Today, most marketers understand that there is a difference between inbound and outbound marketing. Inbound focuses on engaging with an audience in a friendly, helpful way, while outbound deals in launching messages broadly outward and actively pursuing leads.

But there wasn’t always a clear divide between these two marketing strategies. In fact, once upon a time, there was just marketing – no inbound and no outbound.

Marketing consisted of cold calls, trade show tables and passed-around pamphlets. It was a one-way conversation: Here’s our product, and here’s why it’s great.

Then, the internet happened, and a whole new form of communication was born. Marketers took hold of the power of the internet and replicated their traditional marketing efforts on digital platforms. Billboards became banner ads, pamphlets became pop-ups, and radio scripts – well, those stayed pretty much the same, but were inserted into online radio stations like Pandora.

These marketing tactics fell flat in this new territory. Online readers barely glance at banner ads, and they rarely click on pop-ups (especially considering the very real possibility that they’re malware).

The one-way communication model isn’t effective when two-way communication is as simple as sending a tweet. Thus, the online world gave way to a new breed of marketing, made up of online articles, email newsletters and social media – anything that can facilitate that two-way conversation.

In comes inbound marketing

Inbound marketing allows for two-way conversations between brands and audiences. It’s distinct in the fact that it invites people in rather than shoving a message in front of their eyes. It’s complementary to outbound marketing (the name now bestowed upon traditional marketing practices).

Inbound marketing is nearly synonymous with content marketing – but not quite. They both rely on genuinely informative content (not salesy or braggy – just honest and helpful), like blog posts, white papers, infographics, email marketing and case studies. Beyond these, inbound marketing also includes:

  • Search engine optimization.
  • Social media.
  • Audience personas.
  • Contact capture (like website forms).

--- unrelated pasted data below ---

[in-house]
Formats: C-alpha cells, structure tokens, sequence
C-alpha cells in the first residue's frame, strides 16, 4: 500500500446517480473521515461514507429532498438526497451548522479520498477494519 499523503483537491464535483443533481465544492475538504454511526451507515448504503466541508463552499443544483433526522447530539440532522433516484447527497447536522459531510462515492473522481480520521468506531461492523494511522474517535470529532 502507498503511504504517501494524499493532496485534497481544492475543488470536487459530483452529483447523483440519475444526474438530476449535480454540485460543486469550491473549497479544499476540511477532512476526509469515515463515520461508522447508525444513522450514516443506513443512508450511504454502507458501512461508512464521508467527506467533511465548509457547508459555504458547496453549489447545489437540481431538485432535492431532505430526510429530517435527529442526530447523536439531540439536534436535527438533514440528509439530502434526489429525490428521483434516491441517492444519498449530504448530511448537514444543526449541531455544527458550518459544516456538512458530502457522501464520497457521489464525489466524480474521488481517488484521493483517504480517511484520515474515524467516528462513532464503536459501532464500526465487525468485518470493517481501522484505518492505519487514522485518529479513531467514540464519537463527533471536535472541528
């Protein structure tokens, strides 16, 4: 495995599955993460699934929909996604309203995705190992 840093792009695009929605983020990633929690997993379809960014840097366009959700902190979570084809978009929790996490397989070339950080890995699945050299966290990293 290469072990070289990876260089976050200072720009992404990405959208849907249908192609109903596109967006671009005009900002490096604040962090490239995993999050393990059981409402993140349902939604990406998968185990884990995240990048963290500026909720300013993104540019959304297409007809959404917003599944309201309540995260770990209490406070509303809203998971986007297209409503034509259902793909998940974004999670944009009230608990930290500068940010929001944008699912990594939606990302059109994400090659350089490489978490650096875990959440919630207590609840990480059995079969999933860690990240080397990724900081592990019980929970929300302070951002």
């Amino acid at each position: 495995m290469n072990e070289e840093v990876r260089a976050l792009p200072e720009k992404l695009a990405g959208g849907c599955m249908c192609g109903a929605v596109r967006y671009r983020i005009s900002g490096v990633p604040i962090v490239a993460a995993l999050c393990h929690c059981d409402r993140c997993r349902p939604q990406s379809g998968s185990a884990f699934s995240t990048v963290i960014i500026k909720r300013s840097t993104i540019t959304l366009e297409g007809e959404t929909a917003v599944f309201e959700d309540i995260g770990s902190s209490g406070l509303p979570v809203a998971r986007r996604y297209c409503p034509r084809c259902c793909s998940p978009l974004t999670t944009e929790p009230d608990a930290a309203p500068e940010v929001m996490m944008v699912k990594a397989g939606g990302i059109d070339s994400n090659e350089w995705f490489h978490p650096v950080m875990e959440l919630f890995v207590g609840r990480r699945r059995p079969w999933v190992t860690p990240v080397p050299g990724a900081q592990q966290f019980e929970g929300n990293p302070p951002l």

• Attractive, helpful websites.

Inbound largely focuses on the buyer’s journey. In other words, inbound marketing tactics are carefully designed to speak to a specific stage in the decision-making process. If someone is just encountering a brand or product for the first time, there’s a blog post for that. If they’re weighing their options and have some reservations about a product, there’s a white paper or a case study for that.

Over time, inbound marketing strategies have evolved and improved. The banner ads and pop-up windows that many consumers previously ignored have been reconceptualized to be helpful to brands and less irritating to customers. In fact, when intelligently created and used, pop-up windows that prompt readers to sign up for email newsletters are highly effective and can serve to increase a brand’s reach. And, though banner ads aren’t often clicked on, they’re still valuable in that they encourage view-through conversions (which just means that a user sees the ad and visits that company’s website later on).

Is outbound marketing outdated?

Inbound marketing is the centerpiece of the industry today, but that’s not to say outbound marketing efforts should be abandoned. As mentioned above, the two are complementary, and both have a place in a marketing strategy.

For example, consider these statistics for popular outbound marketing techniques:

Direct mail

  • Response rates increased 43 percent in 2016.
  • ROI is 29 percent; this is greater than paid search and online display, and only one percentage point below social media.

Billboards

  • 60 percent of more than 4,000 respondents to a Nielsen survey said billboards are a good way to learn about brands, events and sales.
  • 40 percent said they visited an advertiser because of a billboard.
  • 24 percent said they made a purchase because of one.

Radio ads

How outbound marketing complements inbound marketing (and vice versa)